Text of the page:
From the earliest days of history up until just a few years ago, prenatal development is something that has been cloaked in mystery.
Even with the invention of ultrasound, when doctors were first able to look inside a woman’s uterus and spot problems with the fetus, options for treatment were severely limited. Simply put, doctors couldn’t get in there to work.
Options often narrowed down to termination or delivery and comfort care. That is, giving birth to a sick baby and then watching it die in a few days.
“With the advent of ultrasound, you could start to make diagnoses prenatally,” says Dr. Stephen Emery, Lakemont Drive resident and director of the Fetal Diagnosis and Treatment Center at Magee Womens Hospital, “and that information would be useful for planning purposes, but basically we were powerless. We sort of had to stand by and watch the disease unfold. And then the baby’s born, and it survives or it doesn’t.”
Thanks to doctors like Emery, in some cases, this is no longer true.
“There’s been really quite a revolution over the past 20 years of our understanding of the natural history of fetal and newborn diseases,” says Emery. “It used to be that, back in our parents’ days, you got what you got.”
Emery came to Magee from the Cleveland Clinic in 2006 to build UPMC’s fetal treatment program from scratch.
About 10,000 women per year go to Magee to give birth. About 3 percent of those pregnancies are complicated by some type of fetal anomaly. Right now, roughly 5 percent of those complications—about 15 out of 300—are amenable to some type of in utero intervention. Emery and the large pool of talented doctors at UPMC are the revolutionaries who are changing the way fetal diseases can and will be treated in the future.
They are saving babies’ lives before the babies are even born. A combination of amazing technology that includes miniaturization of tools and advances in ultrasound allow doctors like Emery to do things that simply weren’t possible just 10 or 15 years ago.
Here’s an example: When a woman is pregnant with twins who share one placenta, 10 percent of the time a situation occurs where one fetus starts sharing its blood supply with the other fetus. This is not good.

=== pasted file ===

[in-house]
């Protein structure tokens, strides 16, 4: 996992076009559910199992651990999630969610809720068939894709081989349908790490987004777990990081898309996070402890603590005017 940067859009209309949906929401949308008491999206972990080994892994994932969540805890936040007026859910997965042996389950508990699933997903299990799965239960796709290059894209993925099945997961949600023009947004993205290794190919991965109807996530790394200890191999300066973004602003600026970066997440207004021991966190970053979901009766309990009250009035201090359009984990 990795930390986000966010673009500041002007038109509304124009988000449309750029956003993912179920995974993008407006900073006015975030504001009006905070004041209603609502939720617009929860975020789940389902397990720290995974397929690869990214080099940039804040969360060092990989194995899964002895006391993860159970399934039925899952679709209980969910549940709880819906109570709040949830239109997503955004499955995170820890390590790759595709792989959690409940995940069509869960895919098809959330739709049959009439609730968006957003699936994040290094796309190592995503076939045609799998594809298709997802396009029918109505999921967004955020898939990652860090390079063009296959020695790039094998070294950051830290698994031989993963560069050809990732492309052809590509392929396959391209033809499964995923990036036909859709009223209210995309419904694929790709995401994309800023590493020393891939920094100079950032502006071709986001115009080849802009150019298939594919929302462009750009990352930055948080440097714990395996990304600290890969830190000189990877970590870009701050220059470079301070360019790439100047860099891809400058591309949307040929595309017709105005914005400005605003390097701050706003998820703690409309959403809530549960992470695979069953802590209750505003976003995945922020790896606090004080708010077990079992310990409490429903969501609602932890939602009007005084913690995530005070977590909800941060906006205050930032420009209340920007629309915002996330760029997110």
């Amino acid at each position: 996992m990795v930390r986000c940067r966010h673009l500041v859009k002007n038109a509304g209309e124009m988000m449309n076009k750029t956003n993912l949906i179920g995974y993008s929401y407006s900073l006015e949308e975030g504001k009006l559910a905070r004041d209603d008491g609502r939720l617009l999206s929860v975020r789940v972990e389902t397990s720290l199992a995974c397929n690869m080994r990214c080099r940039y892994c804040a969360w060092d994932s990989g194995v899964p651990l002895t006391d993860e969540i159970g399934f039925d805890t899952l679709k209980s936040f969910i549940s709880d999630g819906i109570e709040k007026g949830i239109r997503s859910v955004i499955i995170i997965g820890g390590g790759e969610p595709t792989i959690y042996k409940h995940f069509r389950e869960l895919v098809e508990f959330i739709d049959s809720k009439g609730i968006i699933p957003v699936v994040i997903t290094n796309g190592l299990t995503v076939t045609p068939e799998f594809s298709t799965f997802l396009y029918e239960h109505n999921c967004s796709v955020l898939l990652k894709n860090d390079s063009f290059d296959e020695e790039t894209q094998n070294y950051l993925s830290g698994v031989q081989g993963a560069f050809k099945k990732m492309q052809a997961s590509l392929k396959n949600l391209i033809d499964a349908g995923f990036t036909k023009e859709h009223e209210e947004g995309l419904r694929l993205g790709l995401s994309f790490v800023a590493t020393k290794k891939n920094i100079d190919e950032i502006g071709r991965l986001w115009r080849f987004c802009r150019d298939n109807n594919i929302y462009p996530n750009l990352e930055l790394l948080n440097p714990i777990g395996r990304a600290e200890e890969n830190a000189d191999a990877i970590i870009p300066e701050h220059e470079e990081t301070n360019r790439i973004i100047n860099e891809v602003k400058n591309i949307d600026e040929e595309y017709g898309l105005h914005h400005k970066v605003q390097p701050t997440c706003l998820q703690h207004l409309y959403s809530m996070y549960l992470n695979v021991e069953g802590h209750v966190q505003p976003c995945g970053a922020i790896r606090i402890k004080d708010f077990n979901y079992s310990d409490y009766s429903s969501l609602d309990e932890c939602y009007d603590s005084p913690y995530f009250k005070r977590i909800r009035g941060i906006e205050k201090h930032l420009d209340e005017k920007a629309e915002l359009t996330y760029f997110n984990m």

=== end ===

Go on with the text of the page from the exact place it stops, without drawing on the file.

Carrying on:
“You’re going to lose both if you don’t do something,” says Dr. Emery.
Emery and his team developed a treatment that involves a scope about as large as the inside of a ballpoint pen and a fiber-optic laser, which is inserted into the uterus. Surgeons, using ultrasound, then find the blood vessels that cause the problem. They then slide the laser through the scope to cauterize the vessels, essentially splitting the twins from the placenta to give them the chance to grow normally.
“Now think about that for a second,” Emery says. “With that simple intervention that basically can be done under an epidural and the mom doesn’t even need a Band-Aid afterwards, you just potentially saved the lives of two twins.” Surgeons at Magee have done this procedure more than 25 times.
Other life-saving in utero procedures include saving hearts by inserting wires and balloons into the fetus, and partial-birth operations where the head of the baby is birthed, but the rest of it is still connected to the mom, giving surgeons the time to do what they need to do in order to help the baby.
Dr. Emery stresses that “the fetal therapy program is not me. It’s a big giant us” at UPMC that allows for this type of advanced treatment. He says that the program is successful because “people try. People practice, people are interested in doing this. They want to make it happen.”
And with the help of Dr. Emery’s leadership, they are.